As I decided to begin reading the Book of Mormon a week and a half ago, I’ve already reached 2 Nephi. One thing that I noticed that I had never paid any mind to before was the sheer number of times that it spoke of hell. Now I haven’t read the Bible since high school, but I don’t even recall it speaking of the need to be righteous “or else hell” as much as the first book in the Mormon text has.
When speaking of heaven and hell in the Mormon church, we don’t even use those words, generally speaking. We speak of the “Plan of Salvation” which takes us from the pre-mortal life, through the veil of forgetfulness, to the mortal life. Then after we die, we’re resurrected and judged then sent to one of three places: the Celestial Kingdom where one lives on with God, the Terrestrial Kingdom, and the Telestial Kingdom.
No where do they speak of “heaven” or “hell” during this discussion, so I was surprised to see it mentioned so many times (nearly ten by my estimate) just within the first book. It made me think of something that my younger sister said recently as she was visiting other churches and what she noticed about their sermons in comparison to what we grew up hearing at church on Sundays.
Their messages were filled with hope and love, while those at the Mormon church were always filled with guilt and stressed repentance because we’re sinners. Now thinking about the Book of Mormon as a piece written by Joseph Smith rather than as a divine revelation, and knowing a little about him, it makes sense that hell would be so prevalent in this book of his.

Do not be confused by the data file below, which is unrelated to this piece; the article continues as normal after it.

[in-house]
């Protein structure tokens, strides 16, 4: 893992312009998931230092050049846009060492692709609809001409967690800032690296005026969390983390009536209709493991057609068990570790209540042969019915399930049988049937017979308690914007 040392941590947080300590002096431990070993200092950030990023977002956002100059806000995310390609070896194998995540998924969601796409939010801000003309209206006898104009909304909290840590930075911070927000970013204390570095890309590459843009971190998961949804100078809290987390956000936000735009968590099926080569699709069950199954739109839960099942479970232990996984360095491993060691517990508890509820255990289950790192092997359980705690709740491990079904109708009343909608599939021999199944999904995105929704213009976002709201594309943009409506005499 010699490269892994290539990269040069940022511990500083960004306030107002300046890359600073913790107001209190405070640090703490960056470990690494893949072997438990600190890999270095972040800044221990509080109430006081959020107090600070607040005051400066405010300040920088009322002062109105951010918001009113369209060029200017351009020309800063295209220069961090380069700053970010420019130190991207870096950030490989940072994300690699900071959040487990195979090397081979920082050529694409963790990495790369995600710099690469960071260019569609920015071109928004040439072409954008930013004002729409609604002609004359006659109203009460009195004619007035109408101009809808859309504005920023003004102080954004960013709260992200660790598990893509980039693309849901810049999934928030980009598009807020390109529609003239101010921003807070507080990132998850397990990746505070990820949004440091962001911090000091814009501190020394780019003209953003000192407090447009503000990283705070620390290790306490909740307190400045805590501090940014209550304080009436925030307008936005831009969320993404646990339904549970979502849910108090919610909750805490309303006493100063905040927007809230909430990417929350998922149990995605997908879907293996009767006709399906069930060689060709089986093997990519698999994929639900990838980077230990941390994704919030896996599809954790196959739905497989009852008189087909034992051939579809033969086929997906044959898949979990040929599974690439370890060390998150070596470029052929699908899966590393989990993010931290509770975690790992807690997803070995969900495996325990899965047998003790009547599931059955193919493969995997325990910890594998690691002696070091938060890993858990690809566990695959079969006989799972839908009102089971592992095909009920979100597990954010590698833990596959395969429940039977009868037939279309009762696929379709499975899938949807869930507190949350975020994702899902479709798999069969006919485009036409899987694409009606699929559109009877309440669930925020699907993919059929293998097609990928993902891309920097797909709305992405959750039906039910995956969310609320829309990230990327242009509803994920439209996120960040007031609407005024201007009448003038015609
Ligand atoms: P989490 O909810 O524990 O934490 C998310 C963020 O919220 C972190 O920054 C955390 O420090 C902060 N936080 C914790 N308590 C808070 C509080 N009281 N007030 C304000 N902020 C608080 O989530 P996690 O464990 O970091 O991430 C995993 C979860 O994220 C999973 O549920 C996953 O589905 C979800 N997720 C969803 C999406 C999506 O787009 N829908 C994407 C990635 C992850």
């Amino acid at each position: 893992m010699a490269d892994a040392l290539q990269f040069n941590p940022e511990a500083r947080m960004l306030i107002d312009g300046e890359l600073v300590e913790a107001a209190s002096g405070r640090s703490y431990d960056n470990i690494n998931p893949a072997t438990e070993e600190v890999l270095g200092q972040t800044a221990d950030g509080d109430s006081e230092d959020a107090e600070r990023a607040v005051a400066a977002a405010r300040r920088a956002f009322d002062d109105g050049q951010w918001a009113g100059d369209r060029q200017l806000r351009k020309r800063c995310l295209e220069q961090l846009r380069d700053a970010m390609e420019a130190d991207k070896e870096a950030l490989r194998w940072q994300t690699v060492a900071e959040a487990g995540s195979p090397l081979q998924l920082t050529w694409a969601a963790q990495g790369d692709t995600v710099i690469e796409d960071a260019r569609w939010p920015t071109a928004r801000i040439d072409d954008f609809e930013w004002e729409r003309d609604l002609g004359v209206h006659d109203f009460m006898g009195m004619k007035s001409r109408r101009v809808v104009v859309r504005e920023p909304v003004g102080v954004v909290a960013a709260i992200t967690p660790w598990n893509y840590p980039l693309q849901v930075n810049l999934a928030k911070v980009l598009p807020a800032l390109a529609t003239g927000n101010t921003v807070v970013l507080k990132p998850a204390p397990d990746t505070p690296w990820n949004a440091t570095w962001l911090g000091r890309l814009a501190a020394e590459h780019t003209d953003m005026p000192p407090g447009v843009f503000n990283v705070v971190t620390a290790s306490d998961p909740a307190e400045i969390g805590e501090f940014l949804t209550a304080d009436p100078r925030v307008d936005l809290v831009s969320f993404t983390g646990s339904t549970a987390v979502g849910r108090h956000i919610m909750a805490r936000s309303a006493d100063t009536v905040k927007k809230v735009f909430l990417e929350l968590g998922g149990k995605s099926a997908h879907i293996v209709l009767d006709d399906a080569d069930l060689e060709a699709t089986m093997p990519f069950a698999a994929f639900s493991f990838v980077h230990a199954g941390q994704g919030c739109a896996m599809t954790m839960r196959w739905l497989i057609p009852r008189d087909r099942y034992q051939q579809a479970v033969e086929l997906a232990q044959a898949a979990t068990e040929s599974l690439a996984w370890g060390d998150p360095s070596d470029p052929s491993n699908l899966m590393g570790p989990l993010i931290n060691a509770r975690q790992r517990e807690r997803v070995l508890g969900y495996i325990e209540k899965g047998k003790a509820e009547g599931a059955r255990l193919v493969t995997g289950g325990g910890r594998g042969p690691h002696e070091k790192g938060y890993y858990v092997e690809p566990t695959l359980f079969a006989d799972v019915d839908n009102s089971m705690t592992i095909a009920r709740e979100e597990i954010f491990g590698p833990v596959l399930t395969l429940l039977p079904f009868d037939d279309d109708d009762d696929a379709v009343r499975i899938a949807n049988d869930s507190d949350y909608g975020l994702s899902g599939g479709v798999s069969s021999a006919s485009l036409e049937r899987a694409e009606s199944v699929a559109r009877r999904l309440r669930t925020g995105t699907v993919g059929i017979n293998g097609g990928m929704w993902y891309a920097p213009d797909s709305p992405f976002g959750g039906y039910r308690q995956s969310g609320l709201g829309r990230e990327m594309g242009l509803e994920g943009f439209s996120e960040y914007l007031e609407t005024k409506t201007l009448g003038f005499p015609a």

We’re talking about the man that didn’t look favorably on dancing and who said that excessive laughing was a bad thing because it’s “irreverent”. There’s a lot more that I have to say about him, but that will have to wait for another time.
The Scathing Atheist made points that I never would have thought of with their first visit of the book in their show (distance from Jerusalem to the Red Sea, for instance). And their “Mormonpiece Theater” (if I recall correctly what they called it) was an accurate portrayal of the first eleven chapters and the most hysterical bit I’ve heard so far.
But then, I may be biased on that given my inside view of it.